Nehru: Pakistan Resolution, August Offer, civil disobedience: 1940
In March 1940, Muhammad Ali Jinnah passed what would come to be known as the Pakistan Resolution, declaring that, "Muslims are a nation according to any definition of a nation, and they must have their homelands, their territory and their State."
This state was to be known as Pakistan, meaning 'Land of the Pure'. Nehru angrily declared that "all the old problems ... pale into insignificance before the latest stand taken by the Muslim League leader in Lahore".
Linlithgow made Nehru an offer on 8 October 1940, which stated that Dominion status for India was the objective of the British government. However, it referred neither to a date nor a method to accomplish this.
Only Jinnah received something more precise: "The British would not contemplate transferring power to a Congress-dominated national government the authority of which was 'denied by large and powerful elements in India's national life"."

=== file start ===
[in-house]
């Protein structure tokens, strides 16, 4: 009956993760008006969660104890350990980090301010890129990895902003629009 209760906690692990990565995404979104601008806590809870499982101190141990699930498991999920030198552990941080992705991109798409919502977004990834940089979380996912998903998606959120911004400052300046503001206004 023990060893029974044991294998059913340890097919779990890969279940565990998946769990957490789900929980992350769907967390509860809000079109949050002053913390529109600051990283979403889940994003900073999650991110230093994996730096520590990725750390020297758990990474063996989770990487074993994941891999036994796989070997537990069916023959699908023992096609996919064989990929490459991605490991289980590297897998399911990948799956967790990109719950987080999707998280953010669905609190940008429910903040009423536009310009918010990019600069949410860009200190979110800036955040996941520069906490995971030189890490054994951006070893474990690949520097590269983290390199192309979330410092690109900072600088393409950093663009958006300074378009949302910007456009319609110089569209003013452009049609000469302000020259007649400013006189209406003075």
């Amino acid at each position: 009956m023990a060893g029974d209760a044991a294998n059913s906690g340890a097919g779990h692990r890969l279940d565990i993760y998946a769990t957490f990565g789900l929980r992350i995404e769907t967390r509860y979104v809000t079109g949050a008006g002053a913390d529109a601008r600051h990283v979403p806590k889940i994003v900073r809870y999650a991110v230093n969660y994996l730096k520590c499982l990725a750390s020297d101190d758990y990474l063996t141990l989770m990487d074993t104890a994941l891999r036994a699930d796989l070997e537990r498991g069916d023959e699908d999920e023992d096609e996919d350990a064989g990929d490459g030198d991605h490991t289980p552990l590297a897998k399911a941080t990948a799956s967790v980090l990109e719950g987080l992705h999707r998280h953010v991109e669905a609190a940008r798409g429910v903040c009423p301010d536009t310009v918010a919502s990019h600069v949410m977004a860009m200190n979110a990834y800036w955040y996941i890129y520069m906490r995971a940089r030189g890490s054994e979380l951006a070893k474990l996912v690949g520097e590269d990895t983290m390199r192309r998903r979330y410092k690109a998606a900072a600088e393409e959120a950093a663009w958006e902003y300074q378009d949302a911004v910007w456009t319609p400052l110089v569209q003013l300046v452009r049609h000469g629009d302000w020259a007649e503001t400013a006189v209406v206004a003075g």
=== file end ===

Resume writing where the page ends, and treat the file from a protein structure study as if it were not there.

In October 1940, Gandhi and Nehru, abandoning their original stand of supporting Britain, decided to launch a limited civil disobedience campaign in which leading advocates of Indian independence were selected to participate one by one. Nehru was arrested and sentenced to four years' imprisonment.
On 15 January 1941, Gandhi had stated: Some say Jawaharlal and I were estranged. It will require much more than the difference of opinion to estrange us.
We had differences from the time we became co-workers and yet I have said for some years and say so now that not Rajaji but Jawaharlal will be my successor.
After spending a little more than a year in jail, Nehru was released, along with other Congress prisoners, three days before the bombing of Pearl Harbor in Hawaii.